Image of Egypt's Mubarak appears after death rumours
A social media account supportive of ousted Egyptian president Hosni Mubarak has shared an image of the ageing ex-leader days after unconfirmed reports circulated of his death.
A pro-Mubarak Facebook account shared what it said was a recently taken image of Mubarak days after the death rumours, which also come after his two sons were arrested for alleged stock manipulation.
"President Mubarak is doing well and there is no validity to the reports regarding his death or deterioration of his health," the account said in a post that has garnered over nine thousand reactions.
"But he feels very sad about the arrest of his sons, with all due respect to the Egyptian judicial system," it added.
The New Arab cannot independently verify the authenticity of the report.
On Sunday, social media users across the region shared unconfirmed reports that Mubarak had died, with the topic trending on Twitter.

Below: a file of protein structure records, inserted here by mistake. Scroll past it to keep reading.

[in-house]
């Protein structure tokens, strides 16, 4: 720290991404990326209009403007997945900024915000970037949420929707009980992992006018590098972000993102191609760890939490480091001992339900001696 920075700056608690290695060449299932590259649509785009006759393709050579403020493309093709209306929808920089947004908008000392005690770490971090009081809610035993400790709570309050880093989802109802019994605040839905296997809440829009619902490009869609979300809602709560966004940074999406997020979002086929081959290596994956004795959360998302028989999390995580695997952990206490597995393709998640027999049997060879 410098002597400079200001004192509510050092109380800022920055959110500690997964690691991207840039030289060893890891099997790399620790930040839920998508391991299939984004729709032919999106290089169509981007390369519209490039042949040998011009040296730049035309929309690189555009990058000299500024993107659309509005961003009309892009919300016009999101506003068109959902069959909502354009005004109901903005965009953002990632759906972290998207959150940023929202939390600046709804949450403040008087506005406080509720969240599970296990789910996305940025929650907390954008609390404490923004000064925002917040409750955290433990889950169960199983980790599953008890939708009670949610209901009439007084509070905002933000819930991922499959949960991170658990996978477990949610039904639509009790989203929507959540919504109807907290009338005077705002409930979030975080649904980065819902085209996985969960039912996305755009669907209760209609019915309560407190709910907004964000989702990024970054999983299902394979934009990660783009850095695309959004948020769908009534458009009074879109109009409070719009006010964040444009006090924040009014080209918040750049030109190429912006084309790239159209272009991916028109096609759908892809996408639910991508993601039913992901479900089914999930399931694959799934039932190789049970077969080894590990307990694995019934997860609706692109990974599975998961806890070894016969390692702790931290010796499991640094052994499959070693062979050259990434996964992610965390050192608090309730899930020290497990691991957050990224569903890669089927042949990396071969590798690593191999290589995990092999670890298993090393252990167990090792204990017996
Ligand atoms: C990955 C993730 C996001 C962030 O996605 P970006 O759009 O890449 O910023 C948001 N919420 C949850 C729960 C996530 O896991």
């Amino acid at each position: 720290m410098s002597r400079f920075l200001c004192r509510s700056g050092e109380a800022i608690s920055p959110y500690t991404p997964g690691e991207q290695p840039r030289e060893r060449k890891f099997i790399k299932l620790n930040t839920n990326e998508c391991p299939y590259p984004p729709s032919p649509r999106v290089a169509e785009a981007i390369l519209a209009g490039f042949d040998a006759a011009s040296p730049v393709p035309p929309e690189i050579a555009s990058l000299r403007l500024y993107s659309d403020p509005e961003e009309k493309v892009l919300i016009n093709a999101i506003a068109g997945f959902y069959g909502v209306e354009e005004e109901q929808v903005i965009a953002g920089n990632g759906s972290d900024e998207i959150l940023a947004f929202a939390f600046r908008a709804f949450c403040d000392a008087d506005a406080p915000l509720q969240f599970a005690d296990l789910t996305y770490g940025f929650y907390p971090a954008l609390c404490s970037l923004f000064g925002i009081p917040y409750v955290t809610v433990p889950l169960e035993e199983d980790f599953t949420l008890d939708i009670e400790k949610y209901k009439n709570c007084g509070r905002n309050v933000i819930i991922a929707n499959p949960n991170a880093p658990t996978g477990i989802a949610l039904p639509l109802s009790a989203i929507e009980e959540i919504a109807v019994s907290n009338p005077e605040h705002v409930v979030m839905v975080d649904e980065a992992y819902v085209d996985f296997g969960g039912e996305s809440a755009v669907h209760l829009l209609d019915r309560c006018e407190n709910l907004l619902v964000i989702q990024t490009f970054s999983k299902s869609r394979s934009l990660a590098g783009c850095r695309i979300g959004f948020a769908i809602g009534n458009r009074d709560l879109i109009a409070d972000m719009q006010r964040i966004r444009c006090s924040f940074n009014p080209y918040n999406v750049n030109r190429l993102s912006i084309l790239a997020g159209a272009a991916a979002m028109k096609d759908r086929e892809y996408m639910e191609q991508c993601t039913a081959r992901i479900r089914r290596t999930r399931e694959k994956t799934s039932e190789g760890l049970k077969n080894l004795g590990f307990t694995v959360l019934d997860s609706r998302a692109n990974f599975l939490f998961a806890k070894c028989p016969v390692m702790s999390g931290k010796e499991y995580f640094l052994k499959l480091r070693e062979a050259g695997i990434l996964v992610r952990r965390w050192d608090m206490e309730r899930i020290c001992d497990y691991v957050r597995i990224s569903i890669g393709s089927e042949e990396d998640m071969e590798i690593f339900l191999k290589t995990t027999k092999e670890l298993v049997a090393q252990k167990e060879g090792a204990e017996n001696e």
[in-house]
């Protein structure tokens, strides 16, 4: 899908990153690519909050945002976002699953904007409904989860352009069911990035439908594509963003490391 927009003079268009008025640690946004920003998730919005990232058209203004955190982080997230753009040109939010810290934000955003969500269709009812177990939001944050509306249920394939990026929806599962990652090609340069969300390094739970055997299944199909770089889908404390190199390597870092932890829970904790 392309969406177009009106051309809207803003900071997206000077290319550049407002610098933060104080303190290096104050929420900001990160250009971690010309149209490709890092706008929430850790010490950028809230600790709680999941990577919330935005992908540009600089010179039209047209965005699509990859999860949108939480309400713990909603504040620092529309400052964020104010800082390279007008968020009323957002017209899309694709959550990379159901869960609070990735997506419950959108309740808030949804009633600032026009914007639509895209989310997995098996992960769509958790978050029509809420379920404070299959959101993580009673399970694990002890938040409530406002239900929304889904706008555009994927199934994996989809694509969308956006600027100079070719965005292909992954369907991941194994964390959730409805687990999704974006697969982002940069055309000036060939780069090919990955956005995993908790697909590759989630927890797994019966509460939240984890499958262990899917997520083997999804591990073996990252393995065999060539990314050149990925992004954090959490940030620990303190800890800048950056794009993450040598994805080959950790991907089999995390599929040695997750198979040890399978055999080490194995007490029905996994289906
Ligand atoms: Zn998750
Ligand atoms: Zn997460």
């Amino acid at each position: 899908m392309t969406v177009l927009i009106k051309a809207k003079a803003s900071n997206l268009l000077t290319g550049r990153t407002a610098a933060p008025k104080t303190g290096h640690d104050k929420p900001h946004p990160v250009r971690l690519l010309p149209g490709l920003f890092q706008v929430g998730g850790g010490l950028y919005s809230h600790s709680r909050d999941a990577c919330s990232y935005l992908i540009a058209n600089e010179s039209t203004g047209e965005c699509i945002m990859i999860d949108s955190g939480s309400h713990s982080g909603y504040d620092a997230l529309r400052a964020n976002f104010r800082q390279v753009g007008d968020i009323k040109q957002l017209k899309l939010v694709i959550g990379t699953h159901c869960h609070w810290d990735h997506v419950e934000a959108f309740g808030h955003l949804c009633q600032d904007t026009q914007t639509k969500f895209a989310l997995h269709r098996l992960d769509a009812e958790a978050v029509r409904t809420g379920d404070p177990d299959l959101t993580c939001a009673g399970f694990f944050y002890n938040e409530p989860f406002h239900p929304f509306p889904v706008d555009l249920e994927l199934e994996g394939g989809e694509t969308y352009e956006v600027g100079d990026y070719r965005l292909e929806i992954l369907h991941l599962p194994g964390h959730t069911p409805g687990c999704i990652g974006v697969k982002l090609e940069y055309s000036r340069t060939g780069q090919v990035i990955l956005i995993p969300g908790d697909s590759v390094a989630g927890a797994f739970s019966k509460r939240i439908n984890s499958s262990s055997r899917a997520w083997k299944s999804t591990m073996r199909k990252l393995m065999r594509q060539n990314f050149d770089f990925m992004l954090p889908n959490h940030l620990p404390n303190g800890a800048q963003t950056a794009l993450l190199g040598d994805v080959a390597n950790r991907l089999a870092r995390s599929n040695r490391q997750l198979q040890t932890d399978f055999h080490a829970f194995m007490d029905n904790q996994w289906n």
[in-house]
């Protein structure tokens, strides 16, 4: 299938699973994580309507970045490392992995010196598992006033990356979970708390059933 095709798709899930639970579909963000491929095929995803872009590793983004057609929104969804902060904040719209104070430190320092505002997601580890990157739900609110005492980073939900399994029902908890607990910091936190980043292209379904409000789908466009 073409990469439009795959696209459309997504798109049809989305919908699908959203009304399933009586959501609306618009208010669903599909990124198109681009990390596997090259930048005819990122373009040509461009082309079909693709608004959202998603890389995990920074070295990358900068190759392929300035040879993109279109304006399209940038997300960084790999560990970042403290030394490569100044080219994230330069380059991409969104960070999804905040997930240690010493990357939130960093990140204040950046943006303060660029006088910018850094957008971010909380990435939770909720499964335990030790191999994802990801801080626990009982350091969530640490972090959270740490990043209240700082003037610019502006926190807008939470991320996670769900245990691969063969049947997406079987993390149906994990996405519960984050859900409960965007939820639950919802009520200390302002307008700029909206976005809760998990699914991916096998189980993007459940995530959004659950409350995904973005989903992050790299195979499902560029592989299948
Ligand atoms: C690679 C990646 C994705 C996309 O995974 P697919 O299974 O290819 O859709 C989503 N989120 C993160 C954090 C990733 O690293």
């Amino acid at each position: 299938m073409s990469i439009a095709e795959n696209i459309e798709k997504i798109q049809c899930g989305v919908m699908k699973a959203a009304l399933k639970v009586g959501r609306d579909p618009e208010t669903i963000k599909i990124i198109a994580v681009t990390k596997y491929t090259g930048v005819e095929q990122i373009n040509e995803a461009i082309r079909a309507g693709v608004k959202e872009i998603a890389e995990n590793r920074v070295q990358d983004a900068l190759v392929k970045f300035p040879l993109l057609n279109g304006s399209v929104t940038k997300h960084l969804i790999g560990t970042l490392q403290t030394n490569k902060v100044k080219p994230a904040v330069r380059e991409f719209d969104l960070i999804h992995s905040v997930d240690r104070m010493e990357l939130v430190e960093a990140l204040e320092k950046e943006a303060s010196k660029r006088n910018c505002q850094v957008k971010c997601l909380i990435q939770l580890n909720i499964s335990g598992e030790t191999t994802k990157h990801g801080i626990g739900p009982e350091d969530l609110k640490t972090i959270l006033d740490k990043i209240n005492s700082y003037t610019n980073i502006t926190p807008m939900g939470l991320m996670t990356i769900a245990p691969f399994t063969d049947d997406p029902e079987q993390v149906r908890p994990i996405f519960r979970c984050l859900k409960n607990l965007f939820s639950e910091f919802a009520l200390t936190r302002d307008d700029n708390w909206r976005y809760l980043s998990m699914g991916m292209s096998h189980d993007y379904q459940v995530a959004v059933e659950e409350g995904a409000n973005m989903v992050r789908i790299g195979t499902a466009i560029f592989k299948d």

After three decades in power, Hosni Mubarak was deposed during the 2011 Arab Spring. Since his overthrow, there have been numerous news reports that the 90-year-old has died.
Gamal and Alaa Mubarak were arrested on Saturday and accused alongside three other people of failing to notify the stock market of agreements to acquire majorities in several banks through front companies.
After being arrested in 2011 for a number of crimes, the two sons had several spells in provisional detention. They have been free for the past three years.
Under his father's rule, Gamal headed a key ruling party committee and was long seen as his successor.
Gamal's frequent public appearances and the relatively warm reception he has received from members of the public have drawn the ire of supporters of President Abdel Fattah al-Sisi.
Yasser Rizq, possibly the closest newspaper editor to Sisi, sternly warned Gamal in a May article against harbouring political ambitions.
He suggested that Mubarak's son may have forged an alliance with the outlawed Muslim Brotherhood to run for president when Sisi's second, four-year term ends in 2022.
Sisi led the 2013 military overthrow of Egypt's first freely elected president - Mohammed Morsi, an Islamist - and has since overseen a massive crackdown on his supporters, jailing thousands of them along with secular activists behind the 2011 uprising.